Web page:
Unless you are the parent of a child who got into their top choice school using the early decision process, then you are most likely among the multitude of parents who are trying to deal with an emotional vortex fraught with anxiety and stress.
You would think colleges would send out senioritis alerts to remind those of you who have been accepted that you still have work to do. But they do not. Freshman through junior years get you in; senior year performance keeps you in.
Students who choose colleges only by name, location or because their best friend is going there, and don't look into what the colleges are all about, might find themselves let down after they start college. So how do you get quality information?
Because there is so much to do, many students (and parents) worry themselves sick about getting every last piece in and on time. In order to assuage people's anxiety a bit, here is a list of things rising seniors need to do between June and the end of January.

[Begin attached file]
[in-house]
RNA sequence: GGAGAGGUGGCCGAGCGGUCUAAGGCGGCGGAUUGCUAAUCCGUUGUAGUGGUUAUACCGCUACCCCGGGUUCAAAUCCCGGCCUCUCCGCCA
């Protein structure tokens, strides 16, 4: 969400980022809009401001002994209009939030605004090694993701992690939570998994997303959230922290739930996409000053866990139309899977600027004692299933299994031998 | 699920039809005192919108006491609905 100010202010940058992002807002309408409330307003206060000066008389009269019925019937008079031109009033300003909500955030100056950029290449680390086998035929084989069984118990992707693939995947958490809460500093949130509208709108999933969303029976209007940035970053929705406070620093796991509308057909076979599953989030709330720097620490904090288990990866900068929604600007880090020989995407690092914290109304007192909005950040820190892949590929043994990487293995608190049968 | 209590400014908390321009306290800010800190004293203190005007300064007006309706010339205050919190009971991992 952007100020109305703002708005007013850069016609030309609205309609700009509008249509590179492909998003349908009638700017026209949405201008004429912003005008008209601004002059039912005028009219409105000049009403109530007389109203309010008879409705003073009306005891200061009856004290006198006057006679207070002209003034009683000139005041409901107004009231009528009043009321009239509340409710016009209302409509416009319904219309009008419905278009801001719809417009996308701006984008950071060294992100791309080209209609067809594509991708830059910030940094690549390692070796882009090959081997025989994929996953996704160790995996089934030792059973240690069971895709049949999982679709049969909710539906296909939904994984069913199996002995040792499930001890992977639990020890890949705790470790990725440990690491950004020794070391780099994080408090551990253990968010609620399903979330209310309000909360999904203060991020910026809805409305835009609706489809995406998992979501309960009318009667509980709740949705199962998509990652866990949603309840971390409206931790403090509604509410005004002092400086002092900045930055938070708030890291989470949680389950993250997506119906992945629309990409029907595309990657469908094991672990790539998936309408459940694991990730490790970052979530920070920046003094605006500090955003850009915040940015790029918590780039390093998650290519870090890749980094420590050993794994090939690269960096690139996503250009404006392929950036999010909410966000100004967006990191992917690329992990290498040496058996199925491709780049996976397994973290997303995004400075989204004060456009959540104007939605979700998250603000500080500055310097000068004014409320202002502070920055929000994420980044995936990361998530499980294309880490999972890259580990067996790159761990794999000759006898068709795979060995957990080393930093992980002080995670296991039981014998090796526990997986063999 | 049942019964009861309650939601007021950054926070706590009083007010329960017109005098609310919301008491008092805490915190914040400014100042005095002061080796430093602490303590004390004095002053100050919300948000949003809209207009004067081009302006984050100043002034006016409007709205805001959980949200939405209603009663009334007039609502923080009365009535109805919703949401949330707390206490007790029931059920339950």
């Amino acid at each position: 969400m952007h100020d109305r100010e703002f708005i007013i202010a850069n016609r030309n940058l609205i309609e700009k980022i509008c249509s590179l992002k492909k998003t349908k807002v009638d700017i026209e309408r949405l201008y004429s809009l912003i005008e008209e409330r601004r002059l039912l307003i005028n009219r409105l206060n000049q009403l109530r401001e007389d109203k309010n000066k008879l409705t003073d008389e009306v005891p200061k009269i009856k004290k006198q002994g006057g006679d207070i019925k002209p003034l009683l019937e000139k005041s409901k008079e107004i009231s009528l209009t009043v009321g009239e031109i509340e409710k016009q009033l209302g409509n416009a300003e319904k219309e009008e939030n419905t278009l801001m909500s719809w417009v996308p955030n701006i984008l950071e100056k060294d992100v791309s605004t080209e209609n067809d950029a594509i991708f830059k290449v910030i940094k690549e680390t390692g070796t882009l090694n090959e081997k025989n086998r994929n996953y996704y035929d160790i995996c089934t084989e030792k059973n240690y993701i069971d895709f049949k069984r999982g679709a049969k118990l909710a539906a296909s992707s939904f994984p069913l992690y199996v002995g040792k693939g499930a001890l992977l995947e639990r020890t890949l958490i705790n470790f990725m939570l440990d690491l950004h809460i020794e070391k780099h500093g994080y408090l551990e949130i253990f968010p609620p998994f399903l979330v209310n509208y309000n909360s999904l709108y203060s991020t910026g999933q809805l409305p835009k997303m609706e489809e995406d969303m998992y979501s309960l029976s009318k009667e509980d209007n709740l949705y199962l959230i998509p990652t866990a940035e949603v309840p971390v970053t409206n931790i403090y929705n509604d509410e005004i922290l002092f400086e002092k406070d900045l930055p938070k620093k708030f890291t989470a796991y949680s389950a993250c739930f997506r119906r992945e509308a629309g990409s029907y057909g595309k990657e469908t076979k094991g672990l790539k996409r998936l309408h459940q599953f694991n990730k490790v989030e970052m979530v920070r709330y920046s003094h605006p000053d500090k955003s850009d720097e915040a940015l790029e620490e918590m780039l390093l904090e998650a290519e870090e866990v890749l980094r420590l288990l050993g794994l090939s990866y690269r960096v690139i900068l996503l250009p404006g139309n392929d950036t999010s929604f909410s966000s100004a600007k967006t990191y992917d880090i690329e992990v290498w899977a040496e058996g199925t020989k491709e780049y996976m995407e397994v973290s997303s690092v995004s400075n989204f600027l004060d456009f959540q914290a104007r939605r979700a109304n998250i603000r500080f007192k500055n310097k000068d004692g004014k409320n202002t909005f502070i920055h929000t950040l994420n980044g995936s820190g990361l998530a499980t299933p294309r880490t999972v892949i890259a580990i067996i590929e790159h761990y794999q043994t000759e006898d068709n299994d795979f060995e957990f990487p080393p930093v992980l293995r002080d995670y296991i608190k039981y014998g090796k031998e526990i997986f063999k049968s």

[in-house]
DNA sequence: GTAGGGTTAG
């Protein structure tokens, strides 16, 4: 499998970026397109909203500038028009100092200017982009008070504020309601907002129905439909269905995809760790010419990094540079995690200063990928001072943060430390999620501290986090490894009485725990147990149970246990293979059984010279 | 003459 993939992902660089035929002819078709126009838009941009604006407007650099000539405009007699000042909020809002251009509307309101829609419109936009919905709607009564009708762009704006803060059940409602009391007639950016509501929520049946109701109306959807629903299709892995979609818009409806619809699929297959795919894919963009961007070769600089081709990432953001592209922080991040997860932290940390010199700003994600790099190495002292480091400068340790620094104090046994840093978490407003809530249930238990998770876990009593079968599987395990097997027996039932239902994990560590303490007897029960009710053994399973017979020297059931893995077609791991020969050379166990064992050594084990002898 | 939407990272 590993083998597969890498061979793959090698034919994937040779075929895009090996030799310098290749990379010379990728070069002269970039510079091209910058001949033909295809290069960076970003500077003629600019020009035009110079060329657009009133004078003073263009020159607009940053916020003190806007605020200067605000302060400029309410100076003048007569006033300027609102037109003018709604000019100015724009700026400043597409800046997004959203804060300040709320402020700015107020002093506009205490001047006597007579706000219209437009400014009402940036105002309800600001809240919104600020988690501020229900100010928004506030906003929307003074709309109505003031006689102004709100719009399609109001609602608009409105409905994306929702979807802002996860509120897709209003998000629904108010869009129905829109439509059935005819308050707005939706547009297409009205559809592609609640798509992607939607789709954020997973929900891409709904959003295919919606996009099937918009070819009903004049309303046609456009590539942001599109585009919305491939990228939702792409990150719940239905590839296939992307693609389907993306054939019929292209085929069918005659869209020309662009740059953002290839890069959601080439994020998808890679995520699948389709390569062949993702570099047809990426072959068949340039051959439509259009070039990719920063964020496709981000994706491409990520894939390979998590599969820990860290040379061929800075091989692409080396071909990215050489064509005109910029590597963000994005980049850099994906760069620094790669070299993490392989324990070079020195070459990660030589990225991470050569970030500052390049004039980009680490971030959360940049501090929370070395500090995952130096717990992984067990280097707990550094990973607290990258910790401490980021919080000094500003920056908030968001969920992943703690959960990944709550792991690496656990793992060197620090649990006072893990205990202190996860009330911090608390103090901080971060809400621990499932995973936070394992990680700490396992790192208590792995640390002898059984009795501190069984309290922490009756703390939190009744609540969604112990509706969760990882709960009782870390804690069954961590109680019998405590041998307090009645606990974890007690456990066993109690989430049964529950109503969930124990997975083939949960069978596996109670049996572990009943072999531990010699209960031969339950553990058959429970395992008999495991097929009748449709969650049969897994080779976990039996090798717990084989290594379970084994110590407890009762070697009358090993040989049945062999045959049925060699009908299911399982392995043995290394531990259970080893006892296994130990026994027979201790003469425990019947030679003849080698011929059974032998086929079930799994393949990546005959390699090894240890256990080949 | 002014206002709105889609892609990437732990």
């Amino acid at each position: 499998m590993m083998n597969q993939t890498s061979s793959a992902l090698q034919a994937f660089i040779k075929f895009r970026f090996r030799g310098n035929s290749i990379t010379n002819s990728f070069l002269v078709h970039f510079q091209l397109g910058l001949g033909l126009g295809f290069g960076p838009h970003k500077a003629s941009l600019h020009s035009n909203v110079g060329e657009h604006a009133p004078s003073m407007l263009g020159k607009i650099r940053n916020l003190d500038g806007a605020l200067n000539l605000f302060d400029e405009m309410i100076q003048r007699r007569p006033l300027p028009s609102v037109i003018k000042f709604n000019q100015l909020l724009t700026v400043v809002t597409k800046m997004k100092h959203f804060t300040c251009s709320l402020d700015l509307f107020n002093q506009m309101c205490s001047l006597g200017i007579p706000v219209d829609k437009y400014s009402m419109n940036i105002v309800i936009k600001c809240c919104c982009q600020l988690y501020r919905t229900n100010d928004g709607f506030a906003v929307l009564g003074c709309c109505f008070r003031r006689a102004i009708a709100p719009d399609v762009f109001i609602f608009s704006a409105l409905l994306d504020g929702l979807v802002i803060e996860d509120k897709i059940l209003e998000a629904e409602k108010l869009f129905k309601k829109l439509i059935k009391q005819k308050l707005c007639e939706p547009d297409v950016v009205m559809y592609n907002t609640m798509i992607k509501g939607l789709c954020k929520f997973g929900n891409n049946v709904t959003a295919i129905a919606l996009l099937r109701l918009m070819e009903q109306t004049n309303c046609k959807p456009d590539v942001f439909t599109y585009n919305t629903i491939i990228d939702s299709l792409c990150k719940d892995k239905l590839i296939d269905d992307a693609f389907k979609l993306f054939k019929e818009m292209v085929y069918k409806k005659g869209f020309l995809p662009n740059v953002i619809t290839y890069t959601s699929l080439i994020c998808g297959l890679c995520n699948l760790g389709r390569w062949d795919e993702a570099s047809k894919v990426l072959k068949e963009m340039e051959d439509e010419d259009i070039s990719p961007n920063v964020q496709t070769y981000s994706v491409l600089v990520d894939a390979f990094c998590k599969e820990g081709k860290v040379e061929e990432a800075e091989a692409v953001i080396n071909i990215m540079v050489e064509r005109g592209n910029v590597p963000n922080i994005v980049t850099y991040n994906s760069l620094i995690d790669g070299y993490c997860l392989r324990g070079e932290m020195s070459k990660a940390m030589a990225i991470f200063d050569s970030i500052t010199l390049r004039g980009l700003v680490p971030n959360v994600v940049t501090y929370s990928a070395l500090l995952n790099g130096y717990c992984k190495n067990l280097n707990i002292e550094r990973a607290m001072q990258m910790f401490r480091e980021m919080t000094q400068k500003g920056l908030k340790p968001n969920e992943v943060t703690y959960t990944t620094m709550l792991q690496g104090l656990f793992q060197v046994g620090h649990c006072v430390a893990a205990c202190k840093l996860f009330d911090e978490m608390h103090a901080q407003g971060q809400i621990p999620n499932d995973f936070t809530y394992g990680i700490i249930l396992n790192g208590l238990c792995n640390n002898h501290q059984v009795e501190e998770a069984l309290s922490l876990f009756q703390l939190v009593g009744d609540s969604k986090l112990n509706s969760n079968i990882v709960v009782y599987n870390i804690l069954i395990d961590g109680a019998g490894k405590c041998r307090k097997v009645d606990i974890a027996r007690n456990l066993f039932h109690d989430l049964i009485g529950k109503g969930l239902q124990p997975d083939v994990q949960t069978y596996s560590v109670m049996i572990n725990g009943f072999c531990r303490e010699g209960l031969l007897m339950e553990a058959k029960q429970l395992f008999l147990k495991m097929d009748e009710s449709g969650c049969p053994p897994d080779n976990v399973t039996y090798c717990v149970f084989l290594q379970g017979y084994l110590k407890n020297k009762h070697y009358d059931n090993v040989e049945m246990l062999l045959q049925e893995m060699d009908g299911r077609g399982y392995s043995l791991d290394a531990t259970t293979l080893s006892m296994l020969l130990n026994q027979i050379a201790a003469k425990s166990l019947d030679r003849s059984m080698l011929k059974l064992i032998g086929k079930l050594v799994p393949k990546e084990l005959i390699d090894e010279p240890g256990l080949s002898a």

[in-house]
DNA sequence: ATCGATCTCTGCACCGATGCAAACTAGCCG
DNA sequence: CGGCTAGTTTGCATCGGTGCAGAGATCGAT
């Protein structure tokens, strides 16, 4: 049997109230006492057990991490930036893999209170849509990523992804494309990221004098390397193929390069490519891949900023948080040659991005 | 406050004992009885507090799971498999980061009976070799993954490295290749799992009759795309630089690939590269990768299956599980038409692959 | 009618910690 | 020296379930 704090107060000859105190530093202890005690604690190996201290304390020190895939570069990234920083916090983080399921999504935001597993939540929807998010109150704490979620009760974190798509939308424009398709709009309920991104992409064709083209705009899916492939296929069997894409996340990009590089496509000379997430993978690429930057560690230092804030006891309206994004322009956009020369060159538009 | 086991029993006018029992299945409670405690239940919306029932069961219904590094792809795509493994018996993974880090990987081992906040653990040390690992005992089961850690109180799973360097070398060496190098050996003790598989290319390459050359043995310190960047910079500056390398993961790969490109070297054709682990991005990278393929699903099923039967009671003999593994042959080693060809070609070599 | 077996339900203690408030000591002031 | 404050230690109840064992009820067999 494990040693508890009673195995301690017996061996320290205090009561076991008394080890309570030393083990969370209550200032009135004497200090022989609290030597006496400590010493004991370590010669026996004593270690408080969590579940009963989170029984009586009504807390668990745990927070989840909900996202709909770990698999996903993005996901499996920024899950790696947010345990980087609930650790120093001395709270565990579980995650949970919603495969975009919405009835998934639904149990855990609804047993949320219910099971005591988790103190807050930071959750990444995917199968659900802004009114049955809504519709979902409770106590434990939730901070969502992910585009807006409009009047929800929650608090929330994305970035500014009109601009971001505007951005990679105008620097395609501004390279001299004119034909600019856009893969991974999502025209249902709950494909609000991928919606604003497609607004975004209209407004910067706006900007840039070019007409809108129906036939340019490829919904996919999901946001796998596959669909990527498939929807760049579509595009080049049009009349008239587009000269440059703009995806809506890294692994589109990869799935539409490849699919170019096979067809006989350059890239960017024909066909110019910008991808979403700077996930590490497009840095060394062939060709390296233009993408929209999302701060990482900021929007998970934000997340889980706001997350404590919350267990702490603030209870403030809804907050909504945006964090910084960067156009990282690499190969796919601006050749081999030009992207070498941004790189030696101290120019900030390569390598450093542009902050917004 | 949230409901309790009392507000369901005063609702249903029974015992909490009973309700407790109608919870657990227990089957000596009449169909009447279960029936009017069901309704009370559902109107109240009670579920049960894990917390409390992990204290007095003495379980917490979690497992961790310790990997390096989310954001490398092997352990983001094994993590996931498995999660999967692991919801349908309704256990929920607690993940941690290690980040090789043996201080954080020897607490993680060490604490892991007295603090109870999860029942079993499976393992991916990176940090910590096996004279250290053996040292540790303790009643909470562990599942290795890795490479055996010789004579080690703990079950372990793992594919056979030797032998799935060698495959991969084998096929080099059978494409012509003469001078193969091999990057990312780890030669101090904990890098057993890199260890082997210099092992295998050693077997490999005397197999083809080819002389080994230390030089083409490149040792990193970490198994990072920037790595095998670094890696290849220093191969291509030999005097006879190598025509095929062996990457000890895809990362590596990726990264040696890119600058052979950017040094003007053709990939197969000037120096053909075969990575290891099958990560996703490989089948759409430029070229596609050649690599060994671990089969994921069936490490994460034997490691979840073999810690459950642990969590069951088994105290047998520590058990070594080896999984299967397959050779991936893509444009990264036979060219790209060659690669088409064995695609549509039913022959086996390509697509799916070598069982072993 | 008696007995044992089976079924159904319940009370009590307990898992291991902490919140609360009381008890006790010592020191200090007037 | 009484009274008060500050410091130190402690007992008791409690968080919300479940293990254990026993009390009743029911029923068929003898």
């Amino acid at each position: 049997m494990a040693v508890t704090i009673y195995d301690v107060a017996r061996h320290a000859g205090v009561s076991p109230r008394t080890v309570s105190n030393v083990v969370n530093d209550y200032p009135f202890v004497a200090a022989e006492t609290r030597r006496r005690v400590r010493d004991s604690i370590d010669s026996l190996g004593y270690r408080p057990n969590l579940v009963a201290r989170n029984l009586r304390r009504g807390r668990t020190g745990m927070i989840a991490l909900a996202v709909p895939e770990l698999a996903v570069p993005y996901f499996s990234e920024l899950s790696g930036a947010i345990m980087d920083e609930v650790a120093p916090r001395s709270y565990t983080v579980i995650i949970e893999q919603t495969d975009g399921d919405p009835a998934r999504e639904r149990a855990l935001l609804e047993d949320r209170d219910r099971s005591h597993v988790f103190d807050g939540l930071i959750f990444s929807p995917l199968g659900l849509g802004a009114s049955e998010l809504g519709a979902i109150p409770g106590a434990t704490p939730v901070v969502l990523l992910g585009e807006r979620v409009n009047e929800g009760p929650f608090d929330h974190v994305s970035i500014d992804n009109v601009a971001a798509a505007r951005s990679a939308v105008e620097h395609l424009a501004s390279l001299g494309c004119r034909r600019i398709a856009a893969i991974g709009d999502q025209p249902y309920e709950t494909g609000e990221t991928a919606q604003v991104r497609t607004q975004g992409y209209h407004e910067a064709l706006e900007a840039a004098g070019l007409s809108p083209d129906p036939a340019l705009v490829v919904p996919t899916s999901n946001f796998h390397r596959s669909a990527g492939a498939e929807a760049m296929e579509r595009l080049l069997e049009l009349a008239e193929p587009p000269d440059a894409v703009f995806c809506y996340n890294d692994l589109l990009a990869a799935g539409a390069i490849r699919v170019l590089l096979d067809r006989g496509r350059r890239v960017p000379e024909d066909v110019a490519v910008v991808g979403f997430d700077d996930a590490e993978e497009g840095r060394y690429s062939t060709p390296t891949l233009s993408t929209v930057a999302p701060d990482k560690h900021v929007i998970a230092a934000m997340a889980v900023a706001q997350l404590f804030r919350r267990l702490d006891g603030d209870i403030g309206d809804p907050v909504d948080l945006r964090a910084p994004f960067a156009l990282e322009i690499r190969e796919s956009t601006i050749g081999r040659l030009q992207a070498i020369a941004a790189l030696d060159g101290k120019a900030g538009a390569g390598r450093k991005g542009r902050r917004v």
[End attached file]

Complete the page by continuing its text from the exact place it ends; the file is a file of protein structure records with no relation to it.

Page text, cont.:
Should rising high school seniors have to spend their summer working on Capitol Hill, discovering cures in a research lab or volunteering in exotic, far-flung locations in order to get into the school of their choice?
I've been thinking about this column from the moment I submitted my first back in October of 2010. Then, and even as recently as a few months ago, I envisioned a giant, 800-word middle finger to the system as my final parting gift.
Since listening to my peers' thoughtful advice, I have been stockpiling a list of the things that I wish I had known before coming to college -- things a little more substantial than my older brother's advice to bring an extension cord.
While this may seem completely predictable and cliché, I have to admit that I truly believe that my experience at the University of Michigan has equipped me with not just a diploma, but a skill set that has adequately prepared me for what is to come.